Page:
Fred Watson’s “Stargazer: The Life and Times of the Telescope.”

The word science often conjures up visions of theories, concepts, ideas and explanations, rather than of the countless instruments that make science possible. One of the first instruments which instigated the birth of modern science was the telescope. Aiding Galileo and other pioneers in their quest, it has revealed to human perception celestial bodies from nearby asteroids to distant galaxies.
Associated with every development of telescopes, from Lippershey’s simple TWO-LENS device to the OWL (overwhelmingly large) telescopes are mortals with dreams and problems, ideas and frustrations. The Stargazer in the title refers as much to telescopes as to astronomers. This fascinating book tells us a great deal about telescopes, and also much about the men and women behind them.
After a brief look into telescopes in the new century, and after after a sketch of the last pre-telescopic astronomer-giant Tycho, who was known as the Eyes of Denmark, the author takes us on a fascinating tour of the world of telescopes: their forms and lengths, their stories and rivalries, all intertwined with people with genius, temperaments, and convictions. These included amateurs and experts, sisters and wives, chemists and mathematicians.
As we get to know the telescopes we also get a glimpse of the human side of the telescope-saga: about Cavalieri’s pre-Newtonisn treatise (Lo specchio utorio: The burning mirror), which dealt with paraboloid mirrors and suggested the idea of a reflecting mirror before Newton; about Newton’s adamant declaration that achromatic lens was impossible; about how lens-making monopoly drove many to bankruptcy and to dismal prisons; about the humble beginnings and early death of Josef von Fraunhofer whose work initiated spectroscopy; about the sudden birth of astrophysics, and more.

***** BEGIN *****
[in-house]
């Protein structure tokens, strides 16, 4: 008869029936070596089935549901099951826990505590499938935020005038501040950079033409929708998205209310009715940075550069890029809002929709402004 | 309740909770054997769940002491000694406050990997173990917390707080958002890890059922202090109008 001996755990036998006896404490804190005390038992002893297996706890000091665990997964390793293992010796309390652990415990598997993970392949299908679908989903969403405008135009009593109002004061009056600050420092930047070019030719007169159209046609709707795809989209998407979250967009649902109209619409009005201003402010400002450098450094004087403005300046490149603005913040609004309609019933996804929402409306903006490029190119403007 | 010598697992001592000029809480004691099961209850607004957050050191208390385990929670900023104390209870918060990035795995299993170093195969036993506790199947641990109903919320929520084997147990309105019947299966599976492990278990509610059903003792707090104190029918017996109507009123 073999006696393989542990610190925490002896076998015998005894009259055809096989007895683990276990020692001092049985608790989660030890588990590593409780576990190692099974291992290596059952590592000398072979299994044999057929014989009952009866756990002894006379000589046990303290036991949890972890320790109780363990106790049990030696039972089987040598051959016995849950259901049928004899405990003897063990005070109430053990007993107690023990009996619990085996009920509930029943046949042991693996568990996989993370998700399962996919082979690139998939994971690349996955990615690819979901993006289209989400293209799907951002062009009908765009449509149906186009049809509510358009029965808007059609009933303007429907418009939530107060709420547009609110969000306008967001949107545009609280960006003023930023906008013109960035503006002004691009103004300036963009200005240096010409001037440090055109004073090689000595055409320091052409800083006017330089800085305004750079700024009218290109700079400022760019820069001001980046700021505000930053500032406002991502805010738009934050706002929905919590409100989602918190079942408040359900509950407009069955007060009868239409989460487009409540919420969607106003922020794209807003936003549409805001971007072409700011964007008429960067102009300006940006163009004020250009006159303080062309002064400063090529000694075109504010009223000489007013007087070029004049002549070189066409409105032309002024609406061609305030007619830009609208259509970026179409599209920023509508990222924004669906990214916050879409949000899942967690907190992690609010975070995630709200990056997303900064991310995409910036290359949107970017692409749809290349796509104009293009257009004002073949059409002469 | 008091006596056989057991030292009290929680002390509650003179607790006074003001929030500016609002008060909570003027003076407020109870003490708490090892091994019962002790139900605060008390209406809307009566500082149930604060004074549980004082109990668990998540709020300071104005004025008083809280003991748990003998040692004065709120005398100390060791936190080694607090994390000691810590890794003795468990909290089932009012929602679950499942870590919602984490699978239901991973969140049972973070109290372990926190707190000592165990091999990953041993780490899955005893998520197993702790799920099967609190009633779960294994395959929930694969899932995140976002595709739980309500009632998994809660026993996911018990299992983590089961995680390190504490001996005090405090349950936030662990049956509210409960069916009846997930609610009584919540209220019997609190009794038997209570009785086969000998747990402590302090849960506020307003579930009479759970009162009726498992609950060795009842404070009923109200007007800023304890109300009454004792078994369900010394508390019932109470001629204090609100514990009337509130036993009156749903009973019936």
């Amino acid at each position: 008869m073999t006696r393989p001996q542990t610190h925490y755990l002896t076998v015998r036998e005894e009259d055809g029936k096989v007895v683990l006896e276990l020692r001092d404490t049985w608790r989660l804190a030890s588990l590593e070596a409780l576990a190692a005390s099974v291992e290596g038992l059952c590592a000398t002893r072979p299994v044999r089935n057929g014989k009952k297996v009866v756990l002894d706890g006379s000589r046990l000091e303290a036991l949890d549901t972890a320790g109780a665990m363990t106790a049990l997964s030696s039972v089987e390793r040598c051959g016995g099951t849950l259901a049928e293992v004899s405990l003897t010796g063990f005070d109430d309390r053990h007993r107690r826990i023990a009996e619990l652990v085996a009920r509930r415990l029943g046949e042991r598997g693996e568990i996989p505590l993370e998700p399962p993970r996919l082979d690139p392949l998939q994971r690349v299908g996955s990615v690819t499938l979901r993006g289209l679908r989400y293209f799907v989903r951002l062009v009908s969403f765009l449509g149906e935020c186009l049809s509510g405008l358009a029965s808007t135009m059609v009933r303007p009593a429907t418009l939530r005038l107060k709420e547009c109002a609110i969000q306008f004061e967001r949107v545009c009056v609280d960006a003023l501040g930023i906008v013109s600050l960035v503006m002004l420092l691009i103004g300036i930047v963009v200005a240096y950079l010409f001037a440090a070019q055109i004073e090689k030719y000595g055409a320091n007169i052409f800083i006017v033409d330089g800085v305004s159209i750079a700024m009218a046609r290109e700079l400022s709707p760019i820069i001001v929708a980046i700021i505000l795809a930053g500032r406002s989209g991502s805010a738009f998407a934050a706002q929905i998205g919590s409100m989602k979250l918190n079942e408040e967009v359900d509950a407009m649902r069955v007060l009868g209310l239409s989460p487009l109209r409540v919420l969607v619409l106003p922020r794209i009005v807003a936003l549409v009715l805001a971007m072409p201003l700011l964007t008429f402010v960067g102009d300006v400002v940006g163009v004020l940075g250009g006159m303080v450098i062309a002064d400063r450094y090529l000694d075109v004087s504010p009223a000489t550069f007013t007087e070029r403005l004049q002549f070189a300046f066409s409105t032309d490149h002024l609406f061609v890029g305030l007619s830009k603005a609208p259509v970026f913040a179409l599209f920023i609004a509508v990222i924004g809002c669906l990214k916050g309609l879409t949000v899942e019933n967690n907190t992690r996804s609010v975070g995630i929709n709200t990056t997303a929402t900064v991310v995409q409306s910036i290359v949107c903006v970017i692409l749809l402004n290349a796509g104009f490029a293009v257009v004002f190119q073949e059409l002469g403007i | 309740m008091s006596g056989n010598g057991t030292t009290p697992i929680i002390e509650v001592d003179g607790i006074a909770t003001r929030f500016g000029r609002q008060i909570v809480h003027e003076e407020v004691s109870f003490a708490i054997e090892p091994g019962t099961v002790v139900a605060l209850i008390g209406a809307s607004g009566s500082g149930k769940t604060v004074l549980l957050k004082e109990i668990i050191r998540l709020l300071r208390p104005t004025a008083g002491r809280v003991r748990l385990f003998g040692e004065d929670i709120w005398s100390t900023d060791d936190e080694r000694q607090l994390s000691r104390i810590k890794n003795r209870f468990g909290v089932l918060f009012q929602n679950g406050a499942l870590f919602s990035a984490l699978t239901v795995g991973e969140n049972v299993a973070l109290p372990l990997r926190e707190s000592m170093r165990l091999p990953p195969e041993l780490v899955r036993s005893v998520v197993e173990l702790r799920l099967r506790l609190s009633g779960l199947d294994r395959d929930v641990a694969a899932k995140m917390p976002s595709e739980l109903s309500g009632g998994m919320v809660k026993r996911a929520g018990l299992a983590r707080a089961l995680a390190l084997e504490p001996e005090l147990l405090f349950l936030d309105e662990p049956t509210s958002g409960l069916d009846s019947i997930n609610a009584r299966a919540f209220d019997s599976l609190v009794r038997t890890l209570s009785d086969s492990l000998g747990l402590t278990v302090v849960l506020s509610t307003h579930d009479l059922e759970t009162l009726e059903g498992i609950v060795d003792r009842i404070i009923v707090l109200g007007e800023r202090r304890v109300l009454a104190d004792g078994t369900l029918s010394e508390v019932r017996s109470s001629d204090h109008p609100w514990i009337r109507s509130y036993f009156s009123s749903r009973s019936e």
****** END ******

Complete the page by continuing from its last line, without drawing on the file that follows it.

As with other histories, in science history too only the very famous are remembered. Yet, the great ones of history needed many lesser known workers in the completion of their tasks. Watson gives them a place in the pages of this history. Everyone has heard of Newton, but not many know of James Gregory who too had conceived the idea of a reflecting telescope and even tried to construct one before Isaac Newton. When Robert Hooke brought this fact to the attention of the Royal Society, it began “a long and bitter feud” between Newton and Gregory regarding reflecting telescopes. Gregory died at 36 of a stroke he suffered while observing a Jovian satellite.
Many may have heard of William Herschel, but not many may know about the assistance the great astronomer received from his sister Caroline who lived to be a hundred, 25 years in loneliness after her brother’s death.
Astronomers have heard of William Huggins’ work on stellar spectral lines, but not about the chemist William Miller who was his comrade on the path to astrophysics, nor about the support that Huggins got from Margaret, his wife in his scientific endeavors.
The book is replete with fascinating facts, presented as a very engaging narrative on a great many people who had anything at all to do with telescopes. It tells us about the kinds of telescopes that have been built, the controversies and conflicts surrounding their design and construction, and about the location of some of the larger telescopes in the world today. A
stronomer Watson reflects on his subject without refracting any facts, and by focusing on the rich history he throws much light on the subject with astronomic sweep.


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